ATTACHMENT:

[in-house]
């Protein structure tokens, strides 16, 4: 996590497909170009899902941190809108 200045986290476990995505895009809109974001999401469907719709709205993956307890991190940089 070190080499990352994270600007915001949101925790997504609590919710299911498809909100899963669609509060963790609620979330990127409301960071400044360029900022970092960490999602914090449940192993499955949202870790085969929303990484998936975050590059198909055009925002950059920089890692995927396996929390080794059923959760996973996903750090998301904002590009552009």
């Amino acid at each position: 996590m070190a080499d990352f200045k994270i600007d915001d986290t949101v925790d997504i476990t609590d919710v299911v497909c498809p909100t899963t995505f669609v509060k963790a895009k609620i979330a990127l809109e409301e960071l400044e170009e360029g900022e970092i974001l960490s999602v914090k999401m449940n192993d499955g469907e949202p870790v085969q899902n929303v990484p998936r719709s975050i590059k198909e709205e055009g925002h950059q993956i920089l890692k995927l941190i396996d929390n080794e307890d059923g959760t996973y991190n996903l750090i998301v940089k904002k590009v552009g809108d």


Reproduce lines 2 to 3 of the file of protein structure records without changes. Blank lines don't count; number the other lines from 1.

């Protein structure tokens, strides 16, 4: 996590497909170009899902941190809108 200045986290476990995505895009809109974001999401469907719709709205993956307890991190940089 070190080499990352994270600007915001949101925790997504609590919710299911498809909100899963669609509060963790609620979330990127409301960071400044360029900022970092960490999602914090449940192993499955949202870790085969929303990484998936975050590059198909055009925002950059920089890692995927396996929390080794059923959760996973996903750090998301904002590009552009």
């Amino acid at each position: 996590m070190a080499d990352f200045k994270i600007d915001d986290t949101v925790d997504i476990t609590d919710v299911v497909c498809p909100t899963t995505f669609v509060k963790a895009k609620i979330a990127l809109e409301e960071l400044e170009e360029g900022e970092i974001l960490s999602v914090k999401m449940n192993d499955g469907e949202p870790v085969q899902n929303v990484p998936r719709s975050i590059k198909e709205e055009g925002h950059q993956i920089l890692k995927l941190i396996d929390n080794e307890d059923g959760t996973y991190n996903l750090i998301v940089k904002k590009v552009g809108d």